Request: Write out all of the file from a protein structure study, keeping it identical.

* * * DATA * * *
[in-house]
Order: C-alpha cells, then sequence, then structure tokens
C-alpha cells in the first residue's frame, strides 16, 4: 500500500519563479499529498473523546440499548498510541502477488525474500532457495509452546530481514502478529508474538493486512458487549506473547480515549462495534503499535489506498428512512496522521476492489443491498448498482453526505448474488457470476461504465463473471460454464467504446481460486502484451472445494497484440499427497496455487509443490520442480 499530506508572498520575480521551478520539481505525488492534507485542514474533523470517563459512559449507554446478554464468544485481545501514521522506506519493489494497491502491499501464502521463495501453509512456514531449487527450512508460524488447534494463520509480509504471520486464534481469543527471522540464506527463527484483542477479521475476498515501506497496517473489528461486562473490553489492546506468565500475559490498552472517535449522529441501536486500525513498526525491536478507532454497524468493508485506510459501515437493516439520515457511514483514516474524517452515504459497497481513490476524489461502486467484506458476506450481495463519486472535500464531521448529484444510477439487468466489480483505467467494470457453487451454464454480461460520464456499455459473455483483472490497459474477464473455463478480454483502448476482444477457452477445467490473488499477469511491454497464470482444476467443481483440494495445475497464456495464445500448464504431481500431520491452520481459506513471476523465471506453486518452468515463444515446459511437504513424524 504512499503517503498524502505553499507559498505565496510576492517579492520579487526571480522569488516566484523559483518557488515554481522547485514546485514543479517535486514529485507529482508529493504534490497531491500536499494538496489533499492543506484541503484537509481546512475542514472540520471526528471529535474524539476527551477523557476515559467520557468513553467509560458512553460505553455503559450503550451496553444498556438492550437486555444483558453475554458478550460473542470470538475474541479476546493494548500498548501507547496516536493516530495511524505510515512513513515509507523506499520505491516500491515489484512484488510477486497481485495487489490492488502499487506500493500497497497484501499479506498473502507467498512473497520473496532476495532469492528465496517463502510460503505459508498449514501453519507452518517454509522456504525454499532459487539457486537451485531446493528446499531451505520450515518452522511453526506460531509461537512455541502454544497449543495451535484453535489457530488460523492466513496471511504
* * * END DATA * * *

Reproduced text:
[in-house]
Order: C-alpha cells, then sequence, then structure tokens
C-alpha cells in the first residue's frame, strides 16, 4: 500500500519563479499529498473523546440499548498510541502477488525474500532457495509452546530481514502478529508474538493486512458487549506473547480515549462495534503499535489506498428512512496522521476492489443491498448498482453526505448474488457470476461504465463473471460454464467504446481460486502484451472445494497484440499427497496455487509443490520442480 499530506508572498520575480521551478520539481505525488492534507485542514474533523470517563459512559449507554446478554464468544485481545501514521522506506519493489494497491502491499501464502521463495501453509512456514531449487527450512508460524488447534494463520509480509504471520486464534481469543527471522540464506527463527484483542477479521475476498515501506497496517473489528461486562473490553489492546506468565500475559490498552472517535449522529441501536486500525513498526525491536478507532454497524468493508485506510459501515437493516439520515457511514483514516474524517452515504459497497481513490476524489461502486467484506458476506450481495463519486472535500464531521448529484444510477439487468466489480483505467467494470457453487451454464454480461460520464456499455459473455483483472490497459474477464473455463478480454483502448476482444477457452477445467490473488499477469511491454497464470482444476467443481483440494495445475497464456495464445500448464504431481500431520491452520481459506513471476523465471506453486518452468515463444515446459511437504513424524 504512499503517503498524502505553499507559498505565496510576492517579492520579487526571480522569488516566484523559483518557488515554481522547485514546485514543479517535486514529485507529482508529493504534490497531491500536499494538496489533499492543506484541503484537509481546512475542514472540520471526528471529535474524539476527551477523557476515559467520557468513553467509560458512553460505553455503559450503550451496553444498556438492550437486555444483558453475554458478550460473542470470538475474541479476546493494548500498548501507547496516536493516530495511524505510515512513513515509507523506499520505491516500491515489484512484488510477486497481485495487489490492488502499487506500493500497497497484501499479506498473502507467498512473497520473496532476495532469492528465496517463502510460503505459508498449514501453519507452518517454509522456504525454499532459487539457486537451485531446493528446499531451505520450515518452522511453526506460531509461537512455541502454544497449543495451535484453535489457530488460523492466513496471511504